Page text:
When you get into zero gravity, you might feel a little dizzy.

The body functions a bit differently when you remove gravity from the equation for a sustained period of time, and side effects may include dizziness and nausea. "You're going to feel full-headed because there's no longer gravity pulling fluid down into your legs," says Chiao. "And so all that fluid comes up into your torso, and you can feel it right away. It feels kind of like you're standing on your head."

But the good news is, on suborbital flights you might be able to avoid the worst of it. "The adrenaline and excitement are going to make you do OK at first, and by the time you might start feeling bad, it's time to strap back in and come back down," says Chiao.

If you’re spending a few days in space, be prepared for some bumps and bruises.

On a suborbital flight, you won't have a ton of time in space, so you won't really have to worry about acclimating to zero gravity. However, some private spaceflight companies are looking to send their clients up into orbit for longer stays and there are even talks of a space hotel within Voyager Station . If you're going to spend a few days or even a few weeks up in space, you're probably going to bump your head more than once, no matter how much you've trained for the experience.

"It's really funny watching rookie astronauts the first day or two up on a mission," says Parazynski. "We called them the bull in a china shop. They push off with full force and they crack their skull or bang their knee."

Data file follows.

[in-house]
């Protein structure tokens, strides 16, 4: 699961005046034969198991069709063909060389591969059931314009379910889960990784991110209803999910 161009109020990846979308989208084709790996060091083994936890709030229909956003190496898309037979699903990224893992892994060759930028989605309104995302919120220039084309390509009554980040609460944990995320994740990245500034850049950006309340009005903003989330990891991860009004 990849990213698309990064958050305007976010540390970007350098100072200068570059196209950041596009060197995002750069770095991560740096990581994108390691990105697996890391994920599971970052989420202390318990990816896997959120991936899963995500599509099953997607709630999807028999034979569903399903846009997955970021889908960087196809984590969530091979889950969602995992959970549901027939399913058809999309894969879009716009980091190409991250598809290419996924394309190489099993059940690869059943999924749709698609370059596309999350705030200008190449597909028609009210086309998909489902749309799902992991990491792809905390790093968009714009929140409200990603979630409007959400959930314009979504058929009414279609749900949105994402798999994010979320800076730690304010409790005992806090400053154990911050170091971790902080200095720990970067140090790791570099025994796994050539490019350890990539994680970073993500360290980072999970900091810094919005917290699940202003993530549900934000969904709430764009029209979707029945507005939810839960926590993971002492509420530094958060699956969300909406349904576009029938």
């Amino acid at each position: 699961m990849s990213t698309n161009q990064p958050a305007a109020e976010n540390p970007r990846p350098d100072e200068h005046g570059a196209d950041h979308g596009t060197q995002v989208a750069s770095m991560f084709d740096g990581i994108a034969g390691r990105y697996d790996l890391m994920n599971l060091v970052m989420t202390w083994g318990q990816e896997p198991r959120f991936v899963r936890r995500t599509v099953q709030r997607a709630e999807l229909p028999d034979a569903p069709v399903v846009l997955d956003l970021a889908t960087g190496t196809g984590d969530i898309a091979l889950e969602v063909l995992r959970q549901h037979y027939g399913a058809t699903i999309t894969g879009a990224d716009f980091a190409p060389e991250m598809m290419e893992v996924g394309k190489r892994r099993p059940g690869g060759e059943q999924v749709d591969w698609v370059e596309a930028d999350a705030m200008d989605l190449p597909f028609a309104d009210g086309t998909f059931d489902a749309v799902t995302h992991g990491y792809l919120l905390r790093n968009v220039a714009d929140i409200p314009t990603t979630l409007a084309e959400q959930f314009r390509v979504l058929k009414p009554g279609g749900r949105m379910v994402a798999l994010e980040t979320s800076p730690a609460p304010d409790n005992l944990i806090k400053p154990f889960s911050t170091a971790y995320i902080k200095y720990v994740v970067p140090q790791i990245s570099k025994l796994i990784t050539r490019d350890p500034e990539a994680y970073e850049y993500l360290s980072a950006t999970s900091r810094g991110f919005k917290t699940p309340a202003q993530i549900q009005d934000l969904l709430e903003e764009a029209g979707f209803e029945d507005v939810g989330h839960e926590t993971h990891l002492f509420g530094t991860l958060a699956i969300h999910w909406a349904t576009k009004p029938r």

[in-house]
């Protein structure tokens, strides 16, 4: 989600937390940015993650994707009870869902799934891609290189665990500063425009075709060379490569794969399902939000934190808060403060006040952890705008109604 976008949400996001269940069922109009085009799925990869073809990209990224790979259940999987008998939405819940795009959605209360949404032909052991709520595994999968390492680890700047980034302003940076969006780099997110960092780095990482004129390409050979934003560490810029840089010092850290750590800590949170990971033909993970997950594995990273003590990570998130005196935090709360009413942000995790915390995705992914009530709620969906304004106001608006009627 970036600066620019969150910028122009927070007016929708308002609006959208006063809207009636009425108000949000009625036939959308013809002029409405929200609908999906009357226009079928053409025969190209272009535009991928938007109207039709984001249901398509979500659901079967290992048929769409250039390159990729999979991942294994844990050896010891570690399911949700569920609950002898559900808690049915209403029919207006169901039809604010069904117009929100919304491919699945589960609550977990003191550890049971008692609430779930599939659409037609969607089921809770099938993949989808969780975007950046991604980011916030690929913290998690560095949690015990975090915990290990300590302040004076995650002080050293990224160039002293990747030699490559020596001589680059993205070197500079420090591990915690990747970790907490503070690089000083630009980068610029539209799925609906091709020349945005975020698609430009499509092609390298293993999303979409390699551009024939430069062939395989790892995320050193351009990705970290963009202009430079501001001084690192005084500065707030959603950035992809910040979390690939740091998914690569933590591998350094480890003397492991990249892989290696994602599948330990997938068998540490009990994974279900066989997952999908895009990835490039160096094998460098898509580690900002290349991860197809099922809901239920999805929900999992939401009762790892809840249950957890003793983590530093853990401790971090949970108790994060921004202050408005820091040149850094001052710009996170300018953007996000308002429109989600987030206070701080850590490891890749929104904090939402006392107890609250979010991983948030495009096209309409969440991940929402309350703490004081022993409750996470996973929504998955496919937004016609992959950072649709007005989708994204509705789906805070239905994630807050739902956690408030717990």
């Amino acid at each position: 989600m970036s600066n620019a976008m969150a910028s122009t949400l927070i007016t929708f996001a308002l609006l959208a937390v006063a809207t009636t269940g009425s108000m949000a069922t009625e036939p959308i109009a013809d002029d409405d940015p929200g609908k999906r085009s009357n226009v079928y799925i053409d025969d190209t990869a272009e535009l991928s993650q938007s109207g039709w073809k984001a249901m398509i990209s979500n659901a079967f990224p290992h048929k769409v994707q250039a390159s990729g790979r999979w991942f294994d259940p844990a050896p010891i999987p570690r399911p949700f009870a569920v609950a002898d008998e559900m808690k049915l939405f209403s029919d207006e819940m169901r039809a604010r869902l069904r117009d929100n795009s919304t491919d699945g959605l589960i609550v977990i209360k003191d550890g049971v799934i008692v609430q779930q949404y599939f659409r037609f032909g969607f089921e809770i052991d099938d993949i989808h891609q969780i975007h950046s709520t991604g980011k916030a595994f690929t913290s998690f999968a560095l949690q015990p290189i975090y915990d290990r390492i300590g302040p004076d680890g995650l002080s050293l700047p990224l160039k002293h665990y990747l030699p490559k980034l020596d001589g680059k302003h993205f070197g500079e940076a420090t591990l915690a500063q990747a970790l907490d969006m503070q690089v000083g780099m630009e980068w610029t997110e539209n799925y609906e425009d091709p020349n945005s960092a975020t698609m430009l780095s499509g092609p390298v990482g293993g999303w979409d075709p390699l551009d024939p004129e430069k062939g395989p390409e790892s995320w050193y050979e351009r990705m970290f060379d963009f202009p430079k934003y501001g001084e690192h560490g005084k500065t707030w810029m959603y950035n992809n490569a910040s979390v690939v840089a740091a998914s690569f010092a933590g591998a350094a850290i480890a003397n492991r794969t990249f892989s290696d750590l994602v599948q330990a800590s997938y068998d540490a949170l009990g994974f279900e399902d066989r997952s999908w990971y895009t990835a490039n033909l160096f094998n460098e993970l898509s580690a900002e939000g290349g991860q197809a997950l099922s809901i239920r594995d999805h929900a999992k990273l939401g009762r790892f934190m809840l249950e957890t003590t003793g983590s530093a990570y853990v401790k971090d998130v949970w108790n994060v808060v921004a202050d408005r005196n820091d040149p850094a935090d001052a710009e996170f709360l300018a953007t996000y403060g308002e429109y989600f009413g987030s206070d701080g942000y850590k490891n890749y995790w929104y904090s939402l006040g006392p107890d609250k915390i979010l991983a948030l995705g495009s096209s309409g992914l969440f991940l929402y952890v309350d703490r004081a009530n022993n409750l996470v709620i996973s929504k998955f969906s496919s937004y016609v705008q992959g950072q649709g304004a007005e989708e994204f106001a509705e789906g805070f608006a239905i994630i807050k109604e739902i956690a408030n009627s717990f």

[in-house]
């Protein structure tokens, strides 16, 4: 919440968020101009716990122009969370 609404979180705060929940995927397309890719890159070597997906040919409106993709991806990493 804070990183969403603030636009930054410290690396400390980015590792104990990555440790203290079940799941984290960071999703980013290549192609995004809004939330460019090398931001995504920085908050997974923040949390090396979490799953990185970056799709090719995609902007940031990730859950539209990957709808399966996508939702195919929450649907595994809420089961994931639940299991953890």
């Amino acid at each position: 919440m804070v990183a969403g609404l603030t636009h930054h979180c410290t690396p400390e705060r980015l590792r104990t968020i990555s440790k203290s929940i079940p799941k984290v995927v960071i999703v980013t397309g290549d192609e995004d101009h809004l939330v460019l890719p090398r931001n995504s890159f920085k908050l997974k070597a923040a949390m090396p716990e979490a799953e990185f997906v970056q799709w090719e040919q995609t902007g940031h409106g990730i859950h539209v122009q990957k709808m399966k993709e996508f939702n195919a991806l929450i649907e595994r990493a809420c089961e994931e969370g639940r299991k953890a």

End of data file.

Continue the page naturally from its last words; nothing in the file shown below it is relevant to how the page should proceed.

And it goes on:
You’re also going to make a mess.

Doing routine tasks like brushing your teeth (you can't just spit your toothpaste into a sink), clipping your fingernails (you don't want them floating off into your space station), and going to the bathroom (have you ever thought about how to use a toilet without gravity?) are all very different experiences in weightlessness. Inevitably, you might have a few mishaps early on in your trip.

"Just sitting down for a meal, you put your fork down, and it's gone in 30 seconds," says Parazynski. "You may find it two days later in the cabin air cleaner because that's where the air currents have taken it." Luckily, a lost fork is an easy mess to clean up — and the situation can be prevented by tethering it down. Other messes are a different story.

"As far as using the restroom, that's what you need to pay attention to during your training. The toilet is not particularly simple and you have to be careful," says Chiao. (In case you were wondering, space toilets use airflow to guide things where they're supposed to go.) "But be prepared to make some messes," says Chiao. "And everybody has to clean up their own mess."

If you’re going to do a spacewalk, the stakes are much higher for you and your crew.